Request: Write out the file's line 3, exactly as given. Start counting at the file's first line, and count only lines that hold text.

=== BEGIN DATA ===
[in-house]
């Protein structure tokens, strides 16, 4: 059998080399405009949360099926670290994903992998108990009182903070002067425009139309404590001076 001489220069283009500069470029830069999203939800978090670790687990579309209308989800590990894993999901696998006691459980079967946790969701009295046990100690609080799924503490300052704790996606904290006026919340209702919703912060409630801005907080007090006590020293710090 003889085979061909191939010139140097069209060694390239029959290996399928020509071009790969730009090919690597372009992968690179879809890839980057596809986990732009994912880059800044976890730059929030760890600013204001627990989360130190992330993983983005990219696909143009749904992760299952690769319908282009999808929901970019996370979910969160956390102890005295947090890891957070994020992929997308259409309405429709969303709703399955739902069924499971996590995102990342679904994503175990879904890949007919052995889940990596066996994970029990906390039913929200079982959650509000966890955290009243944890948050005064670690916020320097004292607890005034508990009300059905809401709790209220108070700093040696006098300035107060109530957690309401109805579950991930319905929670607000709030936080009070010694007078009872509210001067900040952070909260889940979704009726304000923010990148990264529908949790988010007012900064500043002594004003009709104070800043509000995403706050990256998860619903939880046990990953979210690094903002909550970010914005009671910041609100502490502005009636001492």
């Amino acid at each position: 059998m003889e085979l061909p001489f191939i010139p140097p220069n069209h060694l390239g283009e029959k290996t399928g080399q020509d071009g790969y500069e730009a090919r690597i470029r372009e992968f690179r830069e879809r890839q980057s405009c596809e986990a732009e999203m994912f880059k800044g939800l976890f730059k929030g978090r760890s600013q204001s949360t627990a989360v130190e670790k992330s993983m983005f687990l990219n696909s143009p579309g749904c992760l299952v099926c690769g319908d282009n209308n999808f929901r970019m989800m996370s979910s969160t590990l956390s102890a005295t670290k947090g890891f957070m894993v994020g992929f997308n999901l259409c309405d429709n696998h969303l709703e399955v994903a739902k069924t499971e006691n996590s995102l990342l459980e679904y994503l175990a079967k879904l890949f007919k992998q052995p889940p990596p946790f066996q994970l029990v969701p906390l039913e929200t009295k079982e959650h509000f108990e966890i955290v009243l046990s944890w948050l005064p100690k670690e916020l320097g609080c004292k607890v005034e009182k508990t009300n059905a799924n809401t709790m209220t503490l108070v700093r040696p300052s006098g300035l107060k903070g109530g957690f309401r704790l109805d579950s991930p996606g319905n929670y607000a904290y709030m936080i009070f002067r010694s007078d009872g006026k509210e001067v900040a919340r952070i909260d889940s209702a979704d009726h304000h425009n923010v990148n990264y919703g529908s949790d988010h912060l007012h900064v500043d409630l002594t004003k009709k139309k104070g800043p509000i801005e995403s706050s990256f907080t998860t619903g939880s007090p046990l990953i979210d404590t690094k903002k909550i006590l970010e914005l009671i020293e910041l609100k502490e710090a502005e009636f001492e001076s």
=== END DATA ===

């Amino acid at each position: 059998m003889e085979l061909p001489f191939i010139p140097p220069n069209h060694l390239g283009e029959k290996t399928g080399q020509d071009g790969y500069e730009a090919r690597i470029r372009e992968f690179r830069e879809r890839q980057s405009c596809e986990a732009e999203m994912f880059k800044g939800l976890f730059k929030g978090r760890s600013q204001s949360t627990a989360v130190e670790k992330s993983m983005f687990l990219n696909s143009p579309g749904c992760l299952v099926c690769g319908d282009n209308n999808f929901r970019m989800m996370s979910s969160t590990l956390s102890a005295t670290k947090g890891f957070m894993v994020g992929f997308n999901l259409c309405d429709n696998h969303l709703e399955v994903a739902k069924t499971e006691n996590s995102l990342l459980e679904y994503l175990a079967k879904l890949f007919k992998q052995p889940p990596p946790f066996q994970l029990v969701p906390l039913e929200t009295k079982e959650h509000f108990e966890i955290v009243l046990s944890w948050l005064p100690k670690e916020l320097g609080c004292k607890v005034e009182k508990t009300n059905a799924n809401t709790m209220t503490l108070v700093r040696p300052s006098g300035l107060k903070g109530g957690f309401r704790l109805d579950s991930p996606g319905n929670y607000a904290y709030m936080i009070f002067r010694s007078d009872g006026k509210e001067v900040a919340r952070i909260d889940s209702a979704d009726h304000h425009n923010v990148n990264y919703g529908s949790d988010h912060l007012h900064v500043d409630l002594t004003k009709k139309k104070g800043p509000i801005e995403s706050s990256f907080t998860t619903g939880s007090p046990l990953i979210d404590t690094k903002k909550i006590l970010e914005l009671i020293e910041l609100k502490e710090a502005e009636f001492e001076s």